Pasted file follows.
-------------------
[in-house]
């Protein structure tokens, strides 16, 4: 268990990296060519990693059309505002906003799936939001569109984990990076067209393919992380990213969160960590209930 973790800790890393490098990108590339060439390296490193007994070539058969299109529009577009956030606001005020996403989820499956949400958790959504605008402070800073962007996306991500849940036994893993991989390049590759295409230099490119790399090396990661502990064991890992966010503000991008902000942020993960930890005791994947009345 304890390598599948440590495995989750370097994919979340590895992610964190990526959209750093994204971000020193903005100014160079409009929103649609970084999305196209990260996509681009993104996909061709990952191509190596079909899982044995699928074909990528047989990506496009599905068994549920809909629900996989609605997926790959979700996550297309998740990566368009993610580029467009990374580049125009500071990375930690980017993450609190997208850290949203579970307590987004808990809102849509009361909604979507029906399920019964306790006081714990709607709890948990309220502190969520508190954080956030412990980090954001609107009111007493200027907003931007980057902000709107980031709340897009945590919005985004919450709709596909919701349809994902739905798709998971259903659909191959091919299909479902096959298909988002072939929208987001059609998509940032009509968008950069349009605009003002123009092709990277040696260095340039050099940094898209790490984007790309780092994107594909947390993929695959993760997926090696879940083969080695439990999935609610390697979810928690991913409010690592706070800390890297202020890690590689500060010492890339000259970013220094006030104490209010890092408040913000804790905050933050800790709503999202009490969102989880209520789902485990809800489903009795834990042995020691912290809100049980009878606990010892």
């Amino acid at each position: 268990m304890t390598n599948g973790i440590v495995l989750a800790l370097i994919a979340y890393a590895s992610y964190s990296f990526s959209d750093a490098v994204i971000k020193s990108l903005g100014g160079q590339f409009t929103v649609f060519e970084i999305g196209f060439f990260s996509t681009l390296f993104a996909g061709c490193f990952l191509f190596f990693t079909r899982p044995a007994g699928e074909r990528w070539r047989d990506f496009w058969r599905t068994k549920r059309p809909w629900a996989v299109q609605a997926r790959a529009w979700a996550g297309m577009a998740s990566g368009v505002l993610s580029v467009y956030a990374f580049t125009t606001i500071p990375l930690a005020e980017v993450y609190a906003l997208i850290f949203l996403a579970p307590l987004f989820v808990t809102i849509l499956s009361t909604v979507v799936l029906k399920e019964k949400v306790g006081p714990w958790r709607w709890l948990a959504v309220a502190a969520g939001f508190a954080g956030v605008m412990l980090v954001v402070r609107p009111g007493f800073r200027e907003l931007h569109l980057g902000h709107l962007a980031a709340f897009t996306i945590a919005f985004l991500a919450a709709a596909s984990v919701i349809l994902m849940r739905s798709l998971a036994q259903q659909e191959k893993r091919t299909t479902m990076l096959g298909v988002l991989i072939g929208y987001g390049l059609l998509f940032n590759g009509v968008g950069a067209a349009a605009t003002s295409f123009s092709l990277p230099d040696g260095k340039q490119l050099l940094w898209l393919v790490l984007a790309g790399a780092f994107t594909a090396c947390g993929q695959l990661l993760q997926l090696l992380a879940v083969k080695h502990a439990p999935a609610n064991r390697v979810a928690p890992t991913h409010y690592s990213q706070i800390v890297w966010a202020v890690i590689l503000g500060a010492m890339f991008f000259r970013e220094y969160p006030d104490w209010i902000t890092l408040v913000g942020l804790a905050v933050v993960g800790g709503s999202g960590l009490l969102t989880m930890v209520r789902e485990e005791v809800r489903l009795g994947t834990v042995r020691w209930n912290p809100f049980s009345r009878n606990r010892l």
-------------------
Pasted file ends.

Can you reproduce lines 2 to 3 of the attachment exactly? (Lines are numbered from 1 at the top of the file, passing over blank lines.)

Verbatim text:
């Protein structure tokens, strides 16, 4: 268990990296060519990693059309505002906003799936939001569109984990990076067209393919992380990213969160960590209930 973790800790890393490098990108590339060439390296490193007994070539058969299109529009577009956030606001005020996403989820499956949400958790959504605008402070800073962007996306991500849940036994893993991989390049590759295409230099490119790399090396990661502990064991890992966010503000991008902000942020993960930890005791994947009345 304890390598599948440590495995989750370097994919979340590895992610964190990526959209750093994204971000020193903005100014160079409009929103649609970084999305196209990260996509681009993104996909061709990952191509190596079909899982044995699928074909990528047989990506496009599905068994549920809909629900996989609605997926790959979700996550297309998740990566368009993610580029467009990374580049125009500071990375930690980017993450609190997208850290949203579970307590987004808990809102849509009361909604979507029906399920019964306790006081714990709607709890948990309220502190969520508190954080956030412990980090954001609107009111007493200027907003931007980057902000709107980031709340897009945590919005985004919450709709596909919701349809994902739905798709998971259903659909191959091919299909479902096959298909988002072939929208987001059609998509940032009509968008950069349009605009003002123009092709990277040696260095340039050099940094898209790490984007790309780092994107594909947390993929695959993760997926090696879940083969080695439990999935609610390697979810928690991913409010690592706070800390890297202020890690590689500060010492890339000259970013220094006030104490209010890092408040913000804790905050933050800790709503999202009490969102989880209520789902485990809800489903009795834990042995020691912290809100049980009878606990010892």
């Amino acid at each position: 268990m304890t390598n599948g973790i440590v495995l989750a800790l370097i994919a979340y890393a590895s992610y964190s990296f990526s959209d750093a490098v994204i971000k020193s990108l903005g100014g160079q590339f409009t929103v649609f060519e970084i999305g196209f060439f990260s996509t681009l390296f993104a996909g061709c490193f990952l191509f190596f990693t079909r899982p044995a007994g699928e074909r990528w070539r047989d990506f496009w058969r599905t068994k549920r059309p809909w629900a996989v299109q609605a997926r790959a529009w979700a996550g297309m577009a998740s990566g368009v505002l993610s580029v467009y956030a990374f580049t125009t606001i500071p990375l930690a005020e980017v993450y609190a906003l997208i850290f949203l996403a579970p307590l987004f989820v808990t809102i849509l499956s009361t909604v979507v799936l029906k399920e019964k949400v306790g006081p714990w958790r709607w709890l948990a959504v309220a502190a969520g939001f508190a954080g956030v605008m412990l980090v954001v402070r609107p009111g007493f800073r200027e907003l931007h569109l980057g902000h709107l962007a980031a709340f897009t996306i945590a919005f985004l991500a919450a709709a596909s984990v919701i349809l994902m849940r739905s798709l998971a036994q259903q659909e191959k893993r091919t299909t479902m990076l096959g298909v988002l991989i072939g929208y987001g390049l059609l998509f940032n590759g009509v968008g950069a067209a349009a605009t003002s295409f123009s092709l990277p230099d040696g260095k340039q490119l050099l940094w898209l393919v790490l984007a790309g790399a780092f994107t594909a090396c947390g993929q695959l990661l993760q997926l090696l992380a879940v083969k080695h502990a439990p999935a609610n064991r390697v979810a928690p890992t991913h409010y690592s990213q706070i800390v890297w966010a202020v890690i590689l503000g500060a010492m890339f991008f000259r970013e220094y969160p006030d104490w209010i902000t890092l408040v913000g942020l804790a905050v933050v993960g800790g709503s999202g960590l009490l969102t989880m930890v209520r789902e485990e005791v809800r489903l009795g994947t834990v042995r020691w209930n912290p809100f049980s009345r009878n606990r010892l």